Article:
Kenya Airways Flight 431
5Y-BEN, the aircraft involved in the accident in a previous livery, on final approach to London Heathrow Airport in 1994
|Date||30 January 2000|
|Summary||Electrical fault combined with pilot error|
|Site||Off the coast of Côte d'Ivoire |
|Aircraft type||Airbus A310-304|
|Aircraft name||Harambee Star|
|IATA flight No.||KQ431|
|ICAO flight No.||KQA431|
|Call sign||KENYA 431|
|Flight origin||Félix-Houphouët-Boigny Int'l Airport|
Abidjan, Côte d'Ivoire
|Stopover||Murtala Muhammed Int'l Airport|
|Destination||Jomo Kenyatta Int'l Airport|
Kenya Airways Flight 431 was an international scheduled Abidjan–Lagos–Nairobi passenger service. On 30 January 2000, the Airbus A310-300 serving the flight crashed into the sea off the coast of Côte d'Ivoire, shortly after takeoff from Félix-Houphouët-Boigny International Airport, Abidjan. There were 179 people on board, of whom 169 were passengers. Only ten people survived in what was the first fatal accident for Kenya Airways.
Aircraft and pilots
The aircraft involved in the accident was an Airbus A310-304, registration 5Y-BEN, named Harambee Star. With c/n 426, the airframe entered service with Kenya Airways in September 1986 . The aircraft had logged 58,115 flight hours at the time of the accident. It was powered by two GE CF6-80C2A2 engines. The port and starboard engines' serial numbers were 690,120 and 690,141, respectively; before the crash, they had accumulated 43,635 and 41,754 flight hours, respectively.
The flight was under the command of 44-year-old Captain Paul Muthee, an experienced officer who had logged 11,636 flying hours at the time of the accident, 1,664 on an Airbus A310. He qualified as an A310 pilot on 10 August 1986, and also held ratings for Boeing 737-300, Boeing 737-200, Fokker 50 and Fokker 27, as well as various small aircraft. The first officer was 43-year-old Lazaro Mutumbi Mulli, who had 7,295 hours of flight time, 5,768 in an A310. Both pilots had performed four landings and four takeoffs on the type at Abidjan Airport; their last takeoff from the airport took place on the day of the accident. First officer Mulli was the pilot flying on the accident flight.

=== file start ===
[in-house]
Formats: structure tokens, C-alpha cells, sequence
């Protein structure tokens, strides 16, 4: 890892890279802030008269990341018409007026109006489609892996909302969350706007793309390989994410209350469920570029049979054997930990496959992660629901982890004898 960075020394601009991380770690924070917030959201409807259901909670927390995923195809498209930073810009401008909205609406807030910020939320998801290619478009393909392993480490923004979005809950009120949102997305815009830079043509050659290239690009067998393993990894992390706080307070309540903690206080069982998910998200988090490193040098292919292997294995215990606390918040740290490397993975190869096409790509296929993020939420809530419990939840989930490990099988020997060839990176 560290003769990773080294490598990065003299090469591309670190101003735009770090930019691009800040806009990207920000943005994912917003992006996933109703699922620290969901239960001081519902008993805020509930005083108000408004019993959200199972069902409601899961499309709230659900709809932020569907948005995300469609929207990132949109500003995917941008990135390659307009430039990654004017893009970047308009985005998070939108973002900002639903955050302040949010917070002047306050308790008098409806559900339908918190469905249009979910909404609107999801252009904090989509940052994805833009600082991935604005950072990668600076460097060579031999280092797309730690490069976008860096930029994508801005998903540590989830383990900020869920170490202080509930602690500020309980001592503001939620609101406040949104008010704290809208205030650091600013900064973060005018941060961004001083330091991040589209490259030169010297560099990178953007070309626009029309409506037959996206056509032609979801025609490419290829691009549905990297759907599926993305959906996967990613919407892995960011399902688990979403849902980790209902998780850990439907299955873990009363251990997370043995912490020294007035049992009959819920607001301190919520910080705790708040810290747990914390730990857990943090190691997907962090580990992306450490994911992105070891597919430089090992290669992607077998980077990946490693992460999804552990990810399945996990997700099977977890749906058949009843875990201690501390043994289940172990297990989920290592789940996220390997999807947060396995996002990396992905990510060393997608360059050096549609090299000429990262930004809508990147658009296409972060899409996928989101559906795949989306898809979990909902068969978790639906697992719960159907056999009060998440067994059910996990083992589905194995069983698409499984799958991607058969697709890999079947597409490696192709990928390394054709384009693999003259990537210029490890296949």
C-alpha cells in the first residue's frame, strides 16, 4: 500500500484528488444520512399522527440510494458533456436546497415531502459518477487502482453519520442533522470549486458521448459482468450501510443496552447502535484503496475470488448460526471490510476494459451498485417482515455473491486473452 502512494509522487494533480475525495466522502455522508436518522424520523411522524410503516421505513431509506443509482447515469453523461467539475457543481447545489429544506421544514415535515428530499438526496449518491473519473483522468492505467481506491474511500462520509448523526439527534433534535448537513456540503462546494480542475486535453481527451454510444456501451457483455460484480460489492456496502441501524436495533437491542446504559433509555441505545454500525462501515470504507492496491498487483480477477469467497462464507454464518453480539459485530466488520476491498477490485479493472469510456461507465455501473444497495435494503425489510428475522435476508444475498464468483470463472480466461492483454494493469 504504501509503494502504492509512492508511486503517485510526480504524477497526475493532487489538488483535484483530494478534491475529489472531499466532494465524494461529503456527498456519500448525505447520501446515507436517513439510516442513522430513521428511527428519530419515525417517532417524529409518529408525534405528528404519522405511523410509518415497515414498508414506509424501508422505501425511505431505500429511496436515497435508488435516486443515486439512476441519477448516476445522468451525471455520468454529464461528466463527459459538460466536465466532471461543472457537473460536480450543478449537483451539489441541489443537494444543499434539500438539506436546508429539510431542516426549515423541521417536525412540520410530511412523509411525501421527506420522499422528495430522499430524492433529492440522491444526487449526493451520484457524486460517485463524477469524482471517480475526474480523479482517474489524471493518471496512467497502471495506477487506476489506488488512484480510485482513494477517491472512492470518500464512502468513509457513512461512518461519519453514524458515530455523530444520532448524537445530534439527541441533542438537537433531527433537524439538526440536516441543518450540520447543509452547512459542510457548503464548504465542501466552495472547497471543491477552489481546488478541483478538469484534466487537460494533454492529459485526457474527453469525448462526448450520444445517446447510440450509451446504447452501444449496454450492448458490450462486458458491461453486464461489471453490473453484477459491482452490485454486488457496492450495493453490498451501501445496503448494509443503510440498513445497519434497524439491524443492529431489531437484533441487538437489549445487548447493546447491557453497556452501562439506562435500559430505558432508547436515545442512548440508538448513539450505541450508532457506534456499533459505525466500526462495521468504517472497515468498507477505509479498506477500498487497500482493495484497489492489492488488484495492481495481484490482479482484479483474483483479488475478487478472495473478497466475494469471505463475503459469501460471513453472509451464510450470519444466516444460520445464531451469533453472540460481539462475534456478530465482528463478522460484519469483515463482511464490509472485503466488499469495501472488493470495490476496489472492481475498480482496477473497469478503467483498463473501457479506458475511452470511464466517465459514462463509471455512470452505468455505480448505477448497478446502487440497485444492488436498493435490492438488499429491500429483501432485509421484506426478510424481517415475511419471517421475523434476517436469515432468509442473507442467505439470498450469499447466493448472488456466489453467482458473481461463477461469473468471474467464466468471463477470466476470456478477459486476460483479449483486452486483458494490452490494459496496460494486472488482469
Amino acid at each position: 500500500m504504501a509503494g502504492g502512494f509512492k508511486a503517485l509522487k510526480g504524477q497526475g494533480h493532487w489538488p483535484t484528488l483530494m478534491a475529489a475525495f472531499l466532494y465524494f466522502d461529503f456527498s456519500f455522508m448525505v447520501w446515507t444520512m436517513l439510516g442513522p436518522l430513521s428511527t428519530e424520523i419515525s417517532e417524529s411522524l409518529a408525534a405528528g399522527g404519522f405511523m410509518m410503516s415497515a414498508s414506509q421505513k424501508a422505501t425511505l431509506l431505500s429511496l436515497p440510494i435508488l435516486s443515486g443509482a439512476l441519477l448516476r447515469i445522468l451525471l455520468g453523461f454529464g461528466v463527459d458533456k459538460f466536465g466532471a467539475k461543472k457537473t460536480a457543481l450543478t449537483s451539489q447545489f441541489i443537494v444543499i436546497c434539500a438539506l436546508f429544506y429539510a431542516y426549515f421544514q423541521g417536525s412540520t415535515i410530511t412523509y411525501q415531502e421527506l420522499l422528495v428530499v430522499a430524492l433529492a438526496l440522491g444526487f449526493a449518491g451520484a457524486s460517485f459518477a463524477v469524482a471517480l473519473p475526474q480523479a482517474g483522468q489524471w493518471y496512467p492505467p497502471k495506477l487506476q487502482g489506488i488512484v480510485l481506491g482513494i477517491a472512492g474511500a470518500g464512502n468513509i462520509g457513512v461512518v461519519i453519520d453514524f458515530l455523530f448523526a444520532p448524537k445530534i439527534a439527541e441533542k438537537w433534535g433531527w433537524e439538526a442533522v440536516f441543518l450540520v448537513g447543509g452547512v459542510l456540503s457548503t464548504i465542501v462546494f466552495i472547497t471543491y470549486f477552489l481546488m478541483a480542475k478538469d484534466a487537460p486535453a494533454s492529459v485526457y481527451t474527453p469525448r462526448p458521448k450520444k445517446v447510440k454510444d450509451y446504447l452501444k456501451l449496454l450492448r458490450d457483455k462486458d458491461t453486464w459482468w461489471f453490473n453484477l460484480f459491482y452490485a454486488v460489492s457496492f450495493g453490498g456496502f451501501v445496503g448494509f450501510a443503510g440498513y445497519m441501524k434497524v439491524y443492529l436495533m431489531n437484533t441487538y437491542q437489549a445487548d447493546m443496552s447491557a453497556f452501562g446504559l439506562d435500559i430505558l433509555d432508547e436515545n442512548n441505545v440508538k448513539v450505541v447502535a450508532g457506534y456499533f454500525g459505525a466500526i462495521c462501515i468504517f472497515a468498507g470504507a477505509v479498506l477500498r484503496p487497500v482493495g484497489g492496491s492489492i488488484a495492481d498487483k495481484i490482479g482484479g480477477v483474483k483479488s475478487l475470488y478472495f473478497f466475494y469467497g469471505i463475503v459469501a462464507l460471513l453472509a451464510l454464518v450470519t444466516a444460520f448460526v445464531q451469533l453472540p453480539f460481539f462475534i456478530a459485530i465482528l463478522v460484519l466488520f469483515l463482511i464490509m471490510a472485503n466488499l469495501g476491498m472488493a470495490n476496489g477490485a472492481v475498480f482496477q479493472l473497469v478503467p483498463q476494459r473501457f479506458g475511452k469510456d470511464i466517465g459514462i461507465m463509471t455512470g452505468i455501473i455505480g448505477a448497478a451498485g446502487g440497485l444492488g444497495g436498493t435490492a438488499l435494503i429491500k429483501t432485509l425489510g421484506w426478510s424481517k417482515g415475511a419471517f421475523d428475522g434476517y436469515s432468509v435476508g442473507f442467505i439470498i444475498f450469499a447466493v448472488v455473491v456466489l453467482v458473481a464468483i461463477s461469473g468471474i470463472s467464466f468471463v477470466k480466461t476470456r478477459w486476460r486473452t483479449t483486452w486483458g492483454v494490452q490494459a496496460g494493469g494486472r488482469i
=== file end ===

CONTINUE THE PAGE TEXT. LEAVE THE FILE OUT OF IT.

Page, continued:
The airframe was completely destroyed by the impact.
The flight originated in Nairobi as Flight KQ430, and was due to land in Abidjan after a stopover in Lagos. Many Nigerians who travelled to Dubai for duty-free shopping used this flight. On this day, after being held over Lagos, the flight continued directly to Abidjan because of poor local weather conditions. More specifically, harmattan winds blowing southwards from the Sahara made skies over Lagos unusually hazy on that day, and all incoming flights at Lagos Airport were halted.[additional citation(s) needed] After a three-hour layover, the plane took off for Lagos at 21:08 GMT. However just seconds after takeoff, at the moment when first officer requested the landing gear to be retracted, the stall warning sounded in the cockpit. The landing gear remained down. In response, the crew put the aircraft into a controlled descent. The first officer told the captain to silence the stall warning. The Ground proximity warning system (GPWS) then sounded briefly, though the radio altimeter sent out warnings seconds after, cutting off the GPWS warning. The master warning then sounded indicating that the aircraft was overspeeding, at which point the captain shouted, "go up," but the aircraft was descending too quickly to recover. The aircraft crashed into the Atlantic Ocean, 2 kilometres (1.2 mi; 1.1 nmi) east of the airport, off the coast of Côte d'Ivoire. After the accident, the airline set up a crisis centre at the InterContinental Hotel in Nairobi.
Passengers and crew
There were 169 casualties, out of 179 people on board the aircraft. Most of the passengers and crew were reported to be Nigerians. Two of the crewmembers on board worked for KLM. The 168 people who lost their lives whose nationality is known came from 33 countries; the nationality of one additional deceased victim was not determined. Following is a list of the nationalities of the deceased:
|"Congo" (specific country undisclosed)||5|
|Total (33 nationalities)||169|
Powerboat operators and fishermen extracted at least seven of the survivors from the water. Of those survivors, three were Nigerians, one was a Kenyan, one was a Gambian, one was an Indian, and one was a Rwandan. One survivor, a Frenchman, swam almost 1.3 miles (2.1 km) to the shore. Of the 12 initial survivors, two died in the hospital. Of the ten ultimate survivors, nine received serious injuries and one received minor injuries. Four survivors received first-degree burns from contact with jet fuel in the water. The entire crew of ten died in the accident.